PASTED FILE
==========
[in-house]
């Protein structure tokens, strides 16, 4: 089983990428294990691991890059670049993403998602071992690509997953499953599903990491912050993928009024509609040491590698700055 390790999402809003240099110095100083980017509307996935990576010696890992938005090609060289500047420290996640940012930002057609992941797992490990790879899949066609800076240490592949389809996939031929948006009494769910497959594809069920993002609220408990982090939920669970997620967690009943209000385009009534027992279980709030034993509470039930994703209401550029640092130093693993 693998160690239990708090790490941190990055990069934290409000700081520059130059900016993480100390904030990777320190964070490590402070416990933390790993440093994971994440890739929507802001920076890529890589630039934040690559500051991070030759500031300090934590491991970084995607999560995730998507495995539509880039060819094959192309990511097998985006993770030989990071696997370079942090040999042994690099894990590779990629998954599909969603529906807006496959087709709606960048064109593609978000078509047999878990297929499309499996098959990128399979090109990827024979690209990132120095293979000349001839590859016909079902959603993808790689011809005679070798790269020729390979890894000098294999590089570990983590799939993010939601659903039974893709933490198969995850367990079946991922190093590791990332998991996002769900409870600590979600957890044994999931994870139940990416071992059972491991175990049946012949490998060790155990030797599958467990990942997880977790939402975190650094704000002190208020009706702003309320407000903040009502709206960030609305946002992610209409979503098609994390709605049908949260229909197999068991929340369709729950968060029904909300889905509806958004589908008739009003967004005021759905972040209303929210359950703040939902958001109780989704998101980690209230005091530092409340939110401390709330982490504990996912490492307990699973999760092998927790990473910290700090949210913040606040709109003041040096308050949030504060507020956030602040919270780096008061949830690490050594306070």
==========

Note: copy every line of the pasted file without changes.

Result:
[in-house]
């Protein structure tokens, strides 16, 4: 089983990428294990691991890059670049993403998602071992690509997953499953599903990491912050993928009024509609040491590698700055 390790999402809003240099110095100083980017509307996935990576010696890992938005090609060289500047420290996640940012930002057609992941797992490990790879899949066609800076240490592949389809996939031929948006009494769910497959594809069920993002609220408990982090939920669970997620967690009943209000385009009534027992279980709030034993509470039930994703209401550029640092130093693993 693998160690239990708090790490941190990055990069934290409000700081520059130059900016993480100390904030990777320190964070490590402070416990933390790993440093994971994440890739929507802001920076890529890589630039934040690559500051991070030759500031300090934590491991970084995607999560995730998507495995539509880039060819094959192309990511097998985006993770030989990071696997370079942090040999042994690099894990590779990629998954599909969603529906807006496959087709709606960048064109593609978000078509047999878990297929499309499996098959990128399979090109990827024979690209990132120095293979000349001839590859016909079902959603993808790689011809005679070798790269020729390979890894000098294999590089570990983590799939993010939601659903039974893709933490198969995850367990079946991922190093590791990332998991996002769900409870600590979600957890044994999931994870139940990416071992059972491991175990049946012949490998060790155990030797599958467990990942997880977790939402975190650094704000002190208020009706702003309320407000903040009502709206960030609305946002992610209409979503098609994390709605049908949260229909197999068991929340369709729950968060029904909300889905509806958004589908008739009003967004005021759905972040209303929210359950703040939902958001109780989704998101980690209230005091530092409340939110401390709330982490504990996912490492307990699973999760092998927790990473910290700090949210913040606040709109003041040096308050949030504060507020956030602040919270780096008061949830690490050594306070």